Hopefully it doesn’t come to Houston resorting to a Day 3 draft pick as its potential 2021 starter. That worked once upon a time for Dak Prescott and the Dallas Cowboys, but such success stories are few and far between.

Trask is a great contingency option in the event the Texans do wind up swinging a blockbuster Watson trade. The organization would likely draft a quarterback earlier if, say, the Jets or Dolphins with the second and third overall picks respectively were the trade partner.

In the event Watson goes somewhere else and the team isn’t in range to land one of the premier QB prospects, though, Trask is a great second-tier option. He was regarded as a possible first-rounder for much of the college football season until an uninspiring finish derailed his stock.

With 4,283 passing yards and a nation-leading 43 touchdown passes in 2020, however, Trask isn’t a slouch. The problem is his lack of mobility, which could be a problem if Houston doesn’t upgrade its offensive line around Tunsil. Hopefully, the haul in a prospective Watson trade would leave room to do just that.

The other prospects listed here are for clear holes in the defensive backfield. Williams is a pure outside cover corner who ranked 15th among all players at the position this past season, per Pro Football Focus. That was while playing in the pass-happy Big 12 and without many other NFL-caliber players around him on his unit.

Ford is a tone-setting box safety who initially played cornerback at Pittsburgh and does have some decent coverage skills, but is a physical player who, like Molden can play a variety of roles. The question is whether Ford’s upside still to explore as a relatively new safety will entice teams to draft him sooner than this.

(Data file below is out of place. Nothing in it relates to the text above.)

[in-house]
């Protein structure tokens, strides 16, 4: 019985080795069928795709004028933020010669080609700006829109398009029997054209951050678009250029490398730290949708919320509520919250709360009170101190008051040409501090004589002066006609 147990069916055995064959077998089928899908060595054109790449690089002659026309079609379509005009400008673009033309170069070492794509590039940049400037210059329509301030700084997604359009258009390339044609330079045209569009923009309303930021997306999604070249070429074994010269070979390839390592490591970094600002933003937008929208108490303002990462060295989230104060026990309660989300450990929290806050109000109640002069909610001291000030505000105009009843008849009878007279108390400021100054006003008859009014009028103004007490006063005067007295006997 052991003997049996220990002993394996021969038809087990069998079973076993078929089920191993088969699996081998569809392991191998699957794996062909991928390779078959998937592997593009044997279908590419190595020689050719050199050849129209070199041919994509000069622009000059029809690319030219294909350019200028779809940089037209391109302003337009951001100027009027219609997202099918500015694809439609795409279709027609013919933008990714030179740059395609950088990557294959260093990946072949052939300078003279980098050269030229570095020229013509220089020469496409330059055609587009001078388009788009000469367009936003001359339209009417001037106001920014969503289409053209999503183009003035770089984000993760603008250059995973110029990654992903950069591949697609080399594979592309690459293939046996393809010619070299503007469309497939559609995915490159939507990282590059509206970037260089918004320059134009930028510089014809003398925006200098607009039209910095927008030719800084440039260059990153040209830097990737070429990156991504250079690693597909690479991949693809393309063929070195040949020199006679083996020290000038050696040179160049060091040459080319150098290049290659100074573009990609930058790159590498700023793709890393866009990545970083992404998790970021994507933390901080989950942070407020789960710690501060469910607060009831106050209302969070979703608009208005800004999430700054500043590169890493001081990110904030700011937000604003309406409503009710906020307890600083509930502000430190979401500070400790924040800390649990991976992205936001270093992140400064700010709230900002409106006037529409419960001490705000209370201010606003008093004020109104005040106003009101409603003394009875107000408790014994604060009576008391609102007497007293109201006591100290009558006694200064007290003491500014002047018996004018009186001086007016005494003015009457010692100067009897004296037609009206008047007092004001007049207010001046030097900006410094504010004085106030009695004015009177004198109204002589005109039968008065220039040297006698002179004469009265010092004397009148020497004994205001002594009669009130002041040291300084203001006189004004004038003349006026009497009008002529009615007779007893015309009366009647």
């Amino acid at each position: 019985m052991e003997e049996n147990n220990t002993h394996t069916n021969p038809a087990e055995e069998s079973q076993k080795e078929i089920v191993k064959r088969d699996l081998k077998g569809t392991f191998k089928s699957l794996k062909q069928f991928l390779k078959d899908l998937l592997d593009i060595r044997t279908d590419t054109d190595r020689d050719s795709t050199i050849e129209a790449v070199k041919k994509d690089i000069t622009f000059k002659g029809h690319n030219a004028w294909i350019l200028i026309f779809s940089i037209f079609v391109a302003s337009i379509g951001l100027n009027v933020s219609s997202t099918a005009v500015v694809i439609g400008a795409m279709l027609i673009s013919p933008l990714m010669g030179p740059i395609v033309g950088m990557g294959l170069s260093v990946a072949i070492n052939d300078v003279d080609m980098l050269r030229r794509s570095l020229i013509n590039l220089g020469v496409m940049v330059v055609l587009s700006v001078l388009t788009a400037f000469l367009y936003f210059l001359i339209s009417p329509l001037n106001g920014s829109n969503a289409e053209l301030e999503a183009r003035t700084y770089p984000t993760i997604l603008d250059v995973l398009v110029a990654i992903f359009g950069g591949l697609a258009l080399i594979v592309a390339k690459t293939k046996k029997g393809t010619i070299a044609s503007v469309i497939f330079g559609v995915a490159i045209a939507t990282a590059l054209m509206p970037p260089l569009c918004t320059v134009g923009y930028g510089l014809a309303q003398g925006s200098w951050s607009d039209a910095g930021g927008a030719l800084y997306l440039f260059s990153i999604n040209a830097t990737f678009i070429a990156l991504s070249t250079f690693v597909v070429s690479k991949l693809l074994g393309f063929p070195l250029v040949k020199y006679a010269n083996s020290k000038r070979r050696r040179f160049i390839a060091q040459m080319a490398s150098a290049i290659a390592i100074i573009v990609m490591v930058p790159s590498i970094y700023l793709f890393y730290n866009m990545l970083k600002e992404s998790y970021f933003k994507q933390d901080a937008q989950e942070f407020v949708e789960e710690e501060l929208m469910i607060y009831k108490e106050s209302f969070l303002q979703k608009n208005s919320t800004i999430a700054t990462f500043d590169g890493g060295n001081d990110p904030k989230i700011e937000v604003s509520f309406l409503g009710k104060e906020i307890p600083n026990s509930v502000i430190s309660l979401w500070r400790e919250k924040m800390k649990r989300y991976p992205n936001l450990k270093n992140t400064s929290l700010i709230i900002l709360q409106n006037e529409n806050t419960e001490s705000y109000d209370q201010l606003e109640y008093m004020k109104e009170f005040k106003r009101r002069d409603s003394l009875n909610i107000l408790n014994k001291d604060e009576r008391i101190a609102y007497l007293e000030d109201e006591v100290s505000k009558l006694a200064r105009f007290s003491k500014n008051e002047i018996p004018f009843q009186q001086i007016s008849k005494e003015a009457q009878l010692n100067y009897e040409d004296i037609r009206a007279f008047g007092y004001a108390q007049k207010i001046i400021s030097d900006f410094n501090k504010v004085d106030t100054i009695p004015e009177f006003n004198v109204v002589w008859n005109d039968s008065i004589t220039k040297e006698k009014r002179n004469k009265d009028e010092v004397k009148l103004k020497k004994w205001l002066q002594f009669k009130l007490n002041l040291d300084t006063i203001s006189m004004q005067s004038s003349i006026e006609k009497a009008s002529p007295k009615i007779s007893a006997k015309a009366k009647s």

Related: NFL QB Rankings – Check our top-20 quarterbacks, find out why Josh Allen is No. 1

Fourth round, 122nd pick: Adetokunbo Ogundeji (EDGE, Notre Dame), Cade Johnson (WR, South Dakota State), Tre Brown (CB, Oklahoma)

Sep 28, 2019; South Bend, IN, USA; Notre Dame Fighting Irish defensive lineman Adetokunbo Ogundeji (91) recovers a fumble as Virginia Cavaliers running back PK Kier (6) reaches for the ball in the third quarter at Notre Dame Stadium. Ogundeji ran the recovery back for a touchdown. Mandatory Credit: Matt Cashore-USA TODAY Sports

What makes Oklahoma’s Brown an appealing prospect is his extensive experience as one of the few bright spots on the Sooners’ defense for multiple seasons — their 2020 collective improvement notwithstanding — and his hard-hitting nature despite his smaller size.

Brown has the tools, coverage ability and play strength to hold his own in most situations on the outside. He’s also quick enough to play in the slot, and thanks to having years of experience under his belt out wide, he could absolutely bully opposing slot men in press coverage.

To stray away from the secondary, Notre Dame’s Ogundeji is getting some love lately, and deservedly so. The junior has been overlooked in three solid years for the Fighting Irish, serving as a stalwart across their defensive front.